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Cymraeg

Wolframite

Crystal System: Monoclinic
Status of Occurrence: Unconfirmed Occurrence
Distribution: Rare
Chemical Composition: Iron manganese tungstate
Chemical Formula: (Fe,Mn)WO4
Method(s) of Verification: both localities insufficiently verified, the presence of tungsten identification by EMPA and XRF.

Chemical Group:

Geological Context:

Introduction: wolframite forms typically in (i) high to medium temperature quartz-rich veins in greisen, or in pegmatites associated with granitic intrusive rocks; (ii) in high-temperature hydrothermal ('hypothermal') veins associated with cassiterite, arsenopyrite, apatite, tourmaline, topaz, fluorite, specular hematite, molybdenite, and bismuth; (iii) in mesothermal veins, with cassiterite and sulphides, scheelite, bismuthinite, and siderite.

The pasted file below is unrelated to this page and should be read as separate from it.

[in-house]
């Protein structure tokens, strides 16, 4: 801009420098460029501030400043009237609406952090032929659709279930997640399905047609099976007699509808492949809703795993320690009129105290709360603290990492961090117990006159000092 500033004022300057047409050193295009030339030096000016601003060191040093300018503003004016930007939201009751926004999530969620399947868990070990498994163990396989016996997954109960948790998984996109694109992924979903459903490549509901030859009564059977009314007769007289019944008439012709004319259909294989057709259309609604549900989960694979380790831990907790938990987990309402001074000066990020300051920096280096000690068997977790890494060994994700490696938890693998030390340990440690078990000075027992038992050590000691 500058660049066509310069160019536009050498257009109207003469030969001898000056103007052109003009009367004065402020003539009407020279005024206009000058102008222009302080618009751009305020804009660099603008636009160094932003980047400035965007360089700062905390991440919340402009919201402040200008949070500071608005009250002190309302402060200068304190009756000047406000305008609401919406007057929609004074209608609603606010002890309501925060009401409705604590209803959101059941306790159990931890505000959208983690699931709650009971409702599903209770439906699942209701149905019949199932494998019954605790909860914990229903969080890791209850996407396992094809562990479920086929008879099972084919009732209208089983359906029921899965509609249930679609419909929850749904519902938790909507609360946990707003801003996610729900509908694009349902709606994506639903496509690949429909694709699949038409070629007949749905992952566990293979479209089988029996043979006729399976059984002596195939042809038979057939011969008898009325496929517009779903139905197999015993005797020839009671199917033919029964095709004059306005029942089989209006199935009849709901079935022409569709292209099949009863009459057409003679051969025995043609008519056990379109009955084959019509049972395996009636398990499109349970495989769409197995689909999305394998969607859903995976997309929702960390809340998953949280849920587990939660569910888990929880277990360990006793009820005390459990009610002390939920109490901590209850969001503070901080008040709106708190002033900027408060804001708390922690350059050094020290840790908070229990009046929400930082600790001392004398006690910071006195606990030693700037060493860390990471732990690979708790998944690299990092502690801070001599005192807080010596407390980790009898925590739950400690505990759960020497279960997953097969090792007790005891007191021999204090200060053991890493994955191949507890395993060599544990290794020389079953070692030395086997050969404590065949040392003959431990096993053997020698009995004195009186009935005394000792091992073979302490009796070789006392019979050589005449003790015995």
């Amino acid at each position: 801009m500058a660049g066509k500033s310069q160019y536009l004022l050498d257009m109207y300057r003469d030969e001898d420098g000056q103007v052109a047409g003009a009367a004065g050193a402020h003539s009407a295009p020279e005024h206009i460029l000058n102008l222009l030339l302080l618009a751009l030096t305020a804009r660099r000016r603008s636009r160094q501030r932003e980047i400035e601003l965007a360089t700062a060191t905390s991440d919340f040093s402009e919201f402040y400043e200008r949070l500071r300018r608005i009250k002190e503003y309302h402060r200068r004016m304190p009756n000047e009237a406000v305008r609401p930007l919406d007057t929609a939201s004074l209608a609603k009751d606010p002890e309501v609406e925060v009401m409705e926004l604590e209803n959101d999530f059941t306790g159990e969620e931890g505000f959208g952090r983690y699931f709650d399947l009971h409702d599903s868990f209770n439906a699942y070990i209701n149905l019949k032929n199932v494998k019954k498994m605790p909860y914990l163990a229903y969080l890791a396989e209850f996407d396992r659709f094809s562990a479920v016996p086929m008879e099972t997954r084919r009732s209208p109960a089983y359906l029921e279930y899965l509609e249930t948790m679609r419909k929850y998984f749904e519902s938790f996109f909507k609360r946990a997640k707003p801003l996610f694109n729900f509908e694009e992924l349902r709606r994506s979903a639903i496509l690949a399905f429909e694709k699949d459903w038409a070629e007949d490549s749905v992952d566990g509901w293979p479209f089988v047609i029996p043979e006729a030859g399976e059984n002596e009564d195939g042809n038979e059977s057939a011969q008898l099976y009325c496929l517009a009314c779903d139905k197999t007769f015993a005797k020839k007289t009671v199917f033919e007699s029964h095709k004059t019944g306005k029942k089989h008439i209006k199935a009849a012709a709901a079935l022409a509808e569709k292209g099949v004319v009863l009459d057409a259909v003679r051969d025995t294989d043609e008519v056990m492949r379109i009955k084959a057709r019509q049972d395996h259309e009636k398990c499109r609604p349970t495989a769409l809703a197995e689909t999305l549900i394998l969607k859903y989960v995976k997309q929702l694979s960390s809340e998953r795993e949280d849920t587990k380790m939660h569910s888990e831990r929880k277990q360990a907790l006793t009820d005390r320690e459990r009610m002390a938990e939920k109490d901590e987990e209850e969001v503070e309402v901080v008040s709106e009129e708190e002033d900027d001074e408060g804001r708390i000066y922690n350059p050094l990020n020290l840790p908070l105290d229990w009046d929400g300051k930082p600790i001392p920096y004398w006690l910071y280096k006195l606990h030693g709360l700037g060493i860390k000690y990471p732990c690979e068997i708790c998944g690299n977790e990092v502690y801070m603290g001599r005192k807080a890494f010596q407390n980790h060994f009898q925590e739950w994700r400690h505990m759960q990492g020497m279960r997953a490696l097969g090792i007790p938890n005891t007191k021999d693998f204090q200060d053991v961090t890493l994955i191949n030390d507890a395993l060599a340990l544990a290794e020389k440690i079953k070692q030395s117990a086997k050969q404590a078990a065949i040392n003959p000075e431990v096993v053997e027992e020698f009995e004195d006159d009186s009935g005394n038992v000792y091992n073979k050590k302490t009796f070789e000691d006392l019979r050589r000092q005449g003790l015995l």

Occurrence in Wales: Colman and Appleby (1991) tentatively reported wolframite (based on the presence of tungsten during electron microprobe analysis), occurring as small grains associated with cassiterite as inclusions, in magnetite within breccia from Shadow Gully. High levels of tungsten were also proved during XRF scans of milled samples of quartz-magnetite veins, derived from Cwm Tregalan. Bevins & Mason (1998), however, describe scheelite developed between magnetite grains within the Shadow Gully breccia. The presence of scheelite explains the high levels of tungsten recorded by Colman & Appleby (1991) suggesting, that wolframite may not actually be present.

Key Localities:

There are no key localities for this specimen.

References:

  1. Bevins, R.E. & Mason, J.S., 1998. Welsh Metallophyte and metallogenic evaluation project: Results of a Minesite Survey of Gwynedd. National Museums of Wales, Cardiff.
  2. Colman, T.B. & Appleby, A.-K., 1991. Volcanogenic quartz-magnetite-hematite veins, Snowdon, North Wales. Mineralogical Magazine, 55, 257-262.

There are no references for this specimen.